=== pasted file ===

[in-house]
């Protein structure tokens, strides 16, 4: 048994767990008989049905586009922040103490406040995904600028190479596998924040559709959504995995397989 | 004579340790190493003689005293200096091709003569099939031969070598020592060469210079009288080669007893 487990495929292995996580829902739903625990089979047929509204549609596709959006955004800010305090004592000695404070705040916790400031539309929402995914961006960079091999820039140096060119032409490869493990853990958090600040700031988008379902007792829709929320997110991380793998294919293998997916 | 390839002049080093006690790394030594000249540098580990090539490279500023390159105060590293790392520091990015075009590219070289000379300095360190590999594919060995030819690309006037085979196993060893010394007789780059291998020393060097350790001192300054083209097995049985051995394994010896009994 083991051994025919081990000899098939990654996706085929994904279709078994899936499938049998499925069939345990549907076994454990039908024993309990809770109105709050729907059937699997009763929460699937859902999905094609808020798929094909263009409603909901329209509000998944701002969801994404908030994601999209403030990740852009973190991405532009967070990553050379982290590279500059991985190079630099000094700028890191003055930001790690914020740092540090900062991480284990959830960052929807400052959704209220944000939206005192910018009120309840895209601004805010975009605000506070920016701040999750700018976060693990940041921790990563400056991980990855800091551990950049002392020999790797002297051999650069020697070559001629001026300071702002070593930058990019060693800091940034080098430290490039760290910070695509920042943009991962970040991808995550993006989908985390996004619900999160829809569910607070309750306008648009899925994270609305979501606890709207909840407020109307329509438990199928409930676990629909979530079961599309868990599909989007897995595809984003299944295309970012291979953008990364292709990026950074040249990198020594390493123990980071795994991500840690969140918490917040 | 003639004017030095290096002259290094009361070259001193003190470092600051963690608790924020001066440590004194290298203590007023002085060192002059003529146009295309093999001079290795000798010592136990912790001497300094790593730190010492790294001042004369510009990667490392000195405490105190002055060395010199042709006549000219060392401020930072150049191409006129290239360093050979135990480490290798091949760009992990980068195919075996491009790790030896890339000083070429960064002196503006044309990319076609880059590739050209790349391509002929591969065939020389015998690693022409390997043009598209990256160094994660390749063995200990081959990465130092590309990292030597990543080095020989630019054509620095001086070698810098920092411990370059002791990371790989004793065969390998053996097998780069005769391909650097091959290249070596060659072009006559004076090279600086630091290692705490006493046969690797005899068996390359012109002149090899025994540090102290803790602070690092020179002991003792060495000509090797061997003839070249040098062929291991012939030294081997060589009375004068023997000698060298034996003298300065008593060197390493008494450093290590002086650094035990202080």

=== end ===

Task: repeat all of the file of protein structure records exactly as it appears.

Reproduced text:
[in-house]
């Protein structure tokens, strides 16, 4: 048994767990008989049905586009922040103490406040995904600028190479596998924040559709959504995995397989 | 004579340790190493003689005293200096091709003569099939031969070598020592060469210079009288080669007893 487990495929292995996580829902739903625990089979047929509204549609596709959006955004800010305090004592000695404070705040916790400031539309929402995914961006960079091999820039140096060119032409490869493990853990958090600040700031988008379902007792829709929320997110991380793998294919293998997916 | 390839002049080093006690790394030594000249540098580990090539490279500023390159105060590293790392520091990015075009590219070289000379300095360190590999594919060995030819690309006037085979196993060893010394007789780059291998020393060097350790001192300054083209097995049985051995394994010896009994 083991051994025919081990000899098939990654996706085929994904279709078994899936499938049998499925069939345990549907076994454990039908024993309990809770109105709050729907059937699997009763929460699937859902999905094609808020798929094909263009409603909901329209509000998944701002969801994404908030994601999209403030990740852009973190991405532009967070990553050379982290590279500059991985190079630099000094700028890191003055930001790690914020740092540090900062991480284990959830960052929807400052959704209220944000939206005192910018009120309840895209601004805010975009605000506070920016701040999750700018976060693990940041921790990563400056991980990855800091551990950049002392020999790797002297051999650069020697070559001629001026300071702002070593930058990019060693800091940034080098430290490039760290910070695509920042943009991962970040991808995550993006989908985390996004619900999160829809569910607070309750306008648009899925994270609305979501606890709207909840407020109307329509438990199928409930676990629909979530079961599309868990599909989007897995595809984003299944295309970012291979953008990364292709990026950074040249990198020594390493123990980071795994991500840690969140918490917040 | 003639004017030095290096002259290094009361070259001193003190470092600051963690608790924020001066440590004194290298203590007023002085060192002059003529146009295309093999001079290795000798010592136990912790001497300094790593730190010492790294001042004369510009990667490392000195405490105190002055060395010199042709006549000219060392401020930072150049191409006129290239360093050979135990480490290798091949760009992990980068195919075996491009790790030896890339000083070429960064002196503006044309990319076609880059590739050209790349391509002929591969065939020389015998690693022409390997043009598209990256160094994660390749063995200990081959990465130092590309990292030597990543080095020989630019054509620095001086070698810098920092411990370059002791990371790989004793065969390998053996097998780069005769391909650097091959290249070596060659072009006559004076090279600086630091290692705490006493046969690797005899068996390359012109002149090899025994540090102290803790602070690092020179002991003792060495000509090797061997003839070249040098062929291991012939030294081997060589009375004068023997000698060298034996003298300065008593060197390493008494450093290590002086650094035990202080």